Thursday, February 11, 2010

Let Your Money Do The Talking And Your Feet Do The Walking

Yesterday I received a letter from Citibank, which said that in order to maintain their profits “amid the rising cost of doing business” (ie: consumer protection laws) they were adding a $60 annual fee unless I spent $200/month on their credit card. For all these years, they’ve been charging interest rates of 18-25% and they now want to also charge everyone an annual fee? I’ve had that card for 21 years. It was my first credit card, and for many, many years, my only credit card. This morning, I called Citibank,
reached someone in India, and canceled my card. I was nostalgic for the 22-year old me who first walked into the Citibank on Myrtle Avenue in Brooklyn, NY and signed up for that card. But it doesn’t pay to be sentimental when you are dealing with loan sharks. It took the man across the world in India just a couple of minutes to close my account. As he hung up, he said, “Thank you for choosing Citibank.”

Wells Fargo has been my bank for 12 years. I even got my mortgage through them. About a year ago, for the first time ever, I bounced a check. It was my mistake. I had the money, but I’d forgotten to transfer it from savings to checking. I realized the very next day, but by then I already had two overdrafts. I called Wells Fargo and explained everything. Talked to the bankers and fixed everything. I thought. But what the bankers didn’t tell me was that Wells Fargo had opened a line of credit in my name and used that money to cover the bounced check. I don’t always read my bank statements carefully. So it was a few months before I realized what was going on. By then, I had already paid over $200 in interest. I went in person to the bank, explained what had happened to a banker, and she said, “This will teach you to read your mail.” She was rude, condescending, and unapologetic.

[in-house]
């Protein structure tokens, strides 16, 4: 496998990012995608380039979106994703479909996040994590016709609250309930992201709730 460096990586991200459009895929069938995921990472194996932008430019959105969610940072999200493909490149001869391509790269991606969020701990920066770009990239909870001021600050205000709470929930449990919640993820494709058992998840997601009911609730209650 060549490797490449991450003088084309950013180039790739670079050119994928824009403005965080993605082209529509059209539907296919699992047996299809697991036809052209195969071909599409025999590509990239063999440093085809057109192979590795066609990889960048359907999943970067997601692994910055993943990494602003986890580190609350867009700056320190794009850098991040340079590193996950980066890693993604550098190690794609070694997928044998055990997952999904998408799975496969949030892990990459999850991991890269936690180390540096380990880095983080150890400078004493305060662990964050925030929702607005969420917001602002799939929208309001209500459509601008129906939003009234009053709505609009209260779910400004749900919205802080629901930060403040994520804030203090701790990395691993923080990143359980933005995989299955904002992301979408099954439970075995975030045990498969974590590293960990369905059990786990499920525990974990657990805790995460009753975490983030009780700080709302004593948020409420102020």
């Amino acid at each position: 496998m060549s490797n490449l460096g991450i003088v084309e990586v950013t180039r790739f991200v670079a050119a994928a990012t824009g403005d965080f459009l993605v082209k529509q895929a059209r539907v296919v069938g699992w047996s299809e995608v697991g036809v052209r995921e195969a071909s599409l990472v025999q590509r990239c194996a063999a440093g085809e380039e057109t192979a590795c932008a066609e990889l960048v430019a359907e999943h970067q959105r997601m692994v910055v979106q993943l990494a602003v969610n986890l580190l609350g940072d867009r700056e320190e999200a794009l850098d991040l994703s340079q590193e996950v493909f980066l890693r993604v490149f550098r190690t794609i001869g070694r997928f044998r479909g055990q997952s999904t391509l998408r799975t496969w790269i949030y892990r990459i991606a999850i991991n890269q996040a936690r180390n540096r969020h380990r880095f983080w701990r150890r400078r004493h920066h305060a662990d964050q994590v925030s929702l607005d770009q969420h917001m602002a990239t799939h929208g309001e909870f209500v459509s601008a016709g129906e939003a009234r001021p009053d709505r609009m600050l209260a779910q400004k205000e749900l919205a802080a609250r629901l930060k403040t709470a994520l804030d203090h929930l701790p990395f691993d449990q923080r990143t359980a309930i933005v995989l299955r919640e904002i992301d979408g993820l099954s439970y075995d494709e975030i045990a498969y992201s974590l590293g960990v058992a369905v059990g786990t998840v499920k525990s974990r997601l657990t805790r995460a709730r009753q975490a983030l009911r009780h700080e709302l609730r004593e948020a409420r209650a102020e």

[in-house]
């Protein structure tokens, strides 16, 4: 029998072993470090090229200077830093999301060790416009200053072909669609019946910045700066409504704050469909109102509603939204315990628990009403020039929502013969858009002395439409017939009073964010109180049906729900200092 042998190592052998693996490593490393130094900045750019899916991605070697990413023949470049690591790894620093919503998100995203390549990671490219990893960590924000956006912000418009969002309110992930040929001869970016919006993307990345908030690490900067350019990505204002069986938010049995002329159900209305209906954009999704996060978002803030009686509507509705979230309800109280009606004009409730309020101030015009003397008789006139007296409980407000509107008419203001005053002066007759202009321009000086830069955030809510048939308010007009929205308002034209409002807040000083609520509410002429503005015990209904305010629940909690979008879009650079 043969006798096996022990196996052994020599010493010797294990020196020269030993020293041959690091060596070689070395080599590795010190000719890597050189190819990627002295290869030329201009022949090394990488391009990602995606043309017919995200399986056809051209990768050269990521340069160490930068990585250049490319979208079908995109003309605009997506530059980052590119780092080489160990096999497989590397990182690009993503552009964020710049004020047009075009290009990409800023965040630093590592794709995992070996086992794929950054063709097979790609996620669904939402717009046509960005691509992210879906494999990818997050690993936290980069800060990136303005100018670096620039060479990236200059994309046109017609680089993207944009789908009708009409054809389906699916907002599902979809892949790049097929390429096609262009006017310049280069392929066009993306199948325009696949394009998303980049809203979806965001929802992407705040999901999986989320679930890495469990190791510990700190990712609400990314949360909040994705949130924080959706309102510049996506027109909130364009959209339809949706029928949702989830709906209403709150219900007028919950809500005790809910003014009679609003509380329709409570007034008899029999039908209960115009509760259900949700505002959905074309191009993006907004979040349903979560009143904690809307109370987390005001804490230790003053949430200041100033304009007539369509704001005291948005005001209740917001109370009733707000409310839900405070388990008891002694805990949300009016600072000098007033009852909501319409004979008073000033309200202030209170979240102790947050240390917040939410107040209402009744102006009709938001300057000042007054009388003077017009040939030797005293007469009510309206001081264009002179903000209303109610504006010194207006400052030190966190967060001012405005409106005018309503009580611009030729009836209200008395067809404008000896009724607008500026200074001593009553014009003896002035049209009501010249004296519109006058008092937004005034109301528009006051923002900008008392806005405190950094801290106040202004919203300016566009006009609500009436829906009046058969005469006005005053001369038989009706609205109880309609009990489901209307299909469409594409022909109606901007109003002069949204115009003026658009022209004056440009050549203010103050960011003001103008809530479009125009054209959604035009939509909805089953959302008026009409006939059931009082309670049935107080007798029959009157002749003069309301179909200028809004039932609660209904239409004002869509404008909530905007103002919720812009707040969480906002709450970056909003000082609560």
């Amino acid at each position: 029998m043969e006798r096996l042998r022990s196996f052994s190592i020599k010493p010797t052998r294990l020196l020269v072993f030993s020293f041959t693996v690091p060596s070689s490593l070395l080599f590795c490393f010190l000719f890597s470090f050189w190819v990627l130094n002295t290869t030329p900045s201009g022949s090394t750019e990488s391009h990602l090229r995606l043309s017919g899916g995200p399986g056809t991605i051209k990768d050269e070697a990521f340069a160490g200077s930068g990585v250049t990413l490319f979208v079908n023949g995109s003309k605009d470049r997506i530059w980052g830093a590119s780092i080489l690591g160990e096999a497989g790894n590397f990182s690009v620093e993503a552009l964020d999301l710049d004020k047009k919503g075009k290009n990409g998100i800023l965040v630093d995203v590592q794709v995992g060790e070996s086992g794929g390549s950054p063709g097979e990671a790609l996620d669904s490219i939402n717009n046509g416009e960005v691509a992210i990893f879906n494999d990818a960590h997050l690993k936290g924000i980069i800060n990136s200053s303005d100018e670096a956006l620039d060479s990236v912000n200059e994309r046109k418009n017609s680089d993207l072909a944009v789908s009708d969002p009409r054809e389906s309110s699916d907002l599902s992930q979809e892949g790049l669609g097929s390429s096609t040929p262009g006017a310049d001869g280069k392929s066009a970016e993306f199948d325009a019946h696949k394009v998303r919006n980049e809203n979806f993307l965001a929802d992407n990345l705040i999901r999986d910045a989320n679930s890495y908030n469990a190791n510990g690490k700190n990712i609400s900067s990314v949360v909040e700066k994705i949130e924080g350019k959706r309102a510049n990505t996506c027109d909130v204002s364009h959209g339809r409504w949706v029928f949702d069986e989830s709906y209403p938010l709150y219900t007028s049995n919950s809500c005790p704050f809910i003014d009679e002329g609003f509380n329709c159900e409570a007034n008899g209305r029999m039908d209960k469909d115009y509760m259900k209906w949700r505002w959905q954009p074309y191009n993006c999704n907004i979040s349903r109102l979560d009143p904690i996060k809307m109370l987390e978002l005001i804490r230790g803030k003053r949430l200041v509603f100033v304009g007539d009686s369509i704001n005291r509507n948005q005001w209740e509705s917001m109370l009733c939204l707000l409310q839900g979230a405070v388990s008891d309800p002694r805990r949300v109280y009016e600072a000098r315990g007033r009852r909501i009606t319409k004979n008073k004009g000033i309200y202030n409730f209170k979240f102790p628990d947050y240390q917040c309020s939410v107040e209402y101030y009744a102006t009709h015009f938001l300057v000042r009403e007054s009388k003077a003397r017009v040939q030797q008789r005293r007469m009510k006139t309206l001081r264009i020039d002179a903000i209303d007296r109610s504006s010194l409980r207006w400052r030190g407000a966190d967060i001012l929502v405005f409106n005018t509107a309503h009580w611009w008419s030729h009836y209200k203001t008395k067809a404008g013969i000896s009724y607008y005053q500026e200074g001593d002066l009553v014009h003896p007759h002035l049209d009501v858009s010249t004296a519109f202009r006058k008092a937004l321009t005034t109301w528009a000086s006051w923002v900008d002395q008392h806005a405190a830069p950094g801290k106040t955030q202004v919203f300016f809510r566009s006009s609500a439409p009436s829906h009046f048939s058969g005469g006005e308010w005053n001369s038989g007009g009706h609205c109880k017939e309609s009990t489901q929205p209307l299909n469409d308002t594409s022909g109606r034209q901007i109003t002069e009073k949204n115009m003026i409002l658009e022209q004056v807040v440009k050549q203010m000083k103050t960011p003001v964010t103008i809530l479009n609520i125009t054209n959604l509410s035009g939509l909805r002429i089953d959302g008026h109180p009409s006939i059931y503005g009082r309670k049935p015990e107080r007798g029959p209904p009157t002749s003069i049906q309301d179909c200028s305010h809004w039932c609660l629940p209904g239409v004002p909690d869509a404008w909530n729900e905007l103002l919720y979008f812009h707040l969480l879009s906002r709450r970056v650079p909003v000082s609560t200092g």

Today, the New York Times reported that John Stumpf (see pic at right),
head of Wells Fargo, earned $18.7 million in 2009, up 64% from his salary in 2007, and double what Lloyd Blankfein at Goldman Sachs earned this year.

Wells Fargo has made their last dime on hidden fees from me. Last week, I moved my accounts over to a regional bank. When the regional bank’s banker heard my tail of woe about the interest charges on the line of credit, she said, “I thought it was illegal to open a line of credit without your permission.” It probably was, but how am I going to fight some fine print written by an army of Wells Fargo MBAs? Wouldn’t it be great if a great collective unconscious drove everyone to move their money out of Wells Fargo? In the meantime, John Stumpf is probably basking in the sun somewhere warm, laughing at how he nickeled and dimed his customers into the poor house while he lives like a king.

5 comments:

  1. I just got the same letter from Citibank today. I've had mine for probably 15 years and have the exact same feeling as you. It's getting closed. That company is going to drive themselves into an even worse situation by pissing off their good customers. Too bad...

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  2. Good for you, Anonymous! I hope we do put them in the poorhouse. I'll be laughing all the way to my regional bank.

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  3. I think you should start a "Cancel your credit cards and move your money to credit unions" facebook group using this blog!

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  4. Noel, is that easy to do? I don't use facebook enough to know the ins and out of it. Everytime I start to get used to it, they change everything around.

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  5. Yep! It's easy! If you click on the 'groups' link on the left side of your FB home page, it will bring up all of the groups you belong to. At the top right of the list, you will see a 'create group' tab. Then you just have to spread the word!! =D

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